I had to chuckle this morning when I checked my Clean Break column on the Toronto Star’s Web site. The business section has an area that ranks the most read articles by the hour. Despite there being G20-related business stories coming out of the city that hosted the controversial G20 Summit (I say controversial because $1 billion was spent on it and the past weekend saw hoodlums breaking store windows and lighting cop cars on fire), the top-read story so far this morning has been my column on turning boiled potatoes into batteries. Go figure — a sure sign that Torontonians have G20 fatigue.
In any event, my column takes a look at a study out of the University of California, Berkeley, and the Hebrew University of Jerusalem that evaluates the practicality of using boiled potatoes to produce power for LED lighting in the developing world. The idea here is that a family would make dinner and boil an extra potato. The potato is sliced into four or five pieces and a zinc and copper plate are attached to each side of the potato slice. Connect the slices in series and finally to a couple of LEDs and, voila, for a few hours you’ve got a reading light in a village that has no electricity and therefore limited lighting alternatives. The scientists behind the study say it would cost 50 per cent less than using a AA battery and six times less than producing the same amount of light from a kerosene lamp. It’s also better than using a kerosene lamp because there are no harmful emissions or fire safety hazards involved. I was told that a dozen or so potatoes prepared this way could charge a cellphone.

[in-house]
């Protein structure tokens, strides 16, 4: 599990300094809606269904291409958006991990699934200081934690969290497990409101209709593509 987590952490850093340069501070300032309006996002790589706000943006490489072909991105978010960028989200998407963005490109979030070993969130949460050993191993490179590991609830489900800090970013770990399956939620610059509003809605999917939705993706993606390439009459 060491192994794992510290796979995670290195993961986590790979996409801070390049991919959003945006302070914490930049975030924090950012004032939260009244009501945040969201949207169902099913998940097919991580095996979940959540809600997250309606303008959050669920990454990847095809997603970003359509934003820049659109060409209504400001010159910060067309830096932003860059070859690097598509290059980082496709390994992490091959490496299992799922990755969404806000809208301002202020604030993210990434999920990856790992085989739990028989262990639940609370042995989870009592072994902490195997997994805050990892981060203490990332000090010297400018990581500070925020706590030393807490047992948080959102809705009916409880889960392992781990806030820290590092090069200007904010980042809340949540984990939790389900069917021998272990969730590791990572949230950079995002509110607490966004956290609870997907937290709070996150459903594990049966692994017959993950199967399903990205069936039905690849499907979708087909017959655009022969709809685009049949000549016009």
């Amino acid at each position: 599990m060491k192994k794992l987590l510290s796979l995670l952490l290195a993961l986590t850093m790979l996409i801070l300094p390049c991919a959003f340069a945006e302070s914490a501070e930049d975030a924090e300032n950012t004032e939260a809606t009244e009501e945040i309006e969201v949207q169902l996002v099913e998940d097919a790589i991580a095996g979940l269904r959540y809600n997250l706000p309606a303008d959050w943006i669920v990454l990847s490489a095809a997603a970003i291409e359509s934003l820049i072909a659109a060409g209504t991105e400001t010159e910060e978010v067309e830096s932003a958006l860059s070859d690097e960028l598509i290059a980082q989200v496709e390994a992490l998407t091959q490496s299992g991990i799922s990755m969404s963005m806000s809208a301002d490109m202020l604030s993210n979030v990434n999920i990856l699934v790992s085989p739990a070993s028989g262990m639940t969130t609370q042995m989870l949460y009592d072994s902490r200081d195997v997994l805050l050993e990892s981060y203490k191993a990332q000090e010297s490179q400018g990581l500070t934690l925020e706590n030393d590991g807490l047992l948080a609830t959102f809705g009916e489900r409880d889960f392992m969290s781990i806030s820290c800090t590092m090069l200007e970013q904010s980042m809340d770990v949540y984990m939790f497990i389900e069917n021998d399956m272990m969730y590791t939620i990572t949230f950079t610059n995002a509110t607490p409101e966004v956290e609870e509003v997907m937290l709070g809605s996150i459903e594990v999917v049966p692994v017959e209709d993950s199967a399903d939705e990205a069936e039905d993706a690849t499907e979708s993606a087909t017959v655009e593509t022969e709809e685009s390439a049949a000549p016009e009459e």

My column also takes a look at a solar-powered bulb developed by a company called Nokero, which is also touting its product as ideal for villages in the developing world that don’t have electricity infrastructure to supply basic needs, such as lighting.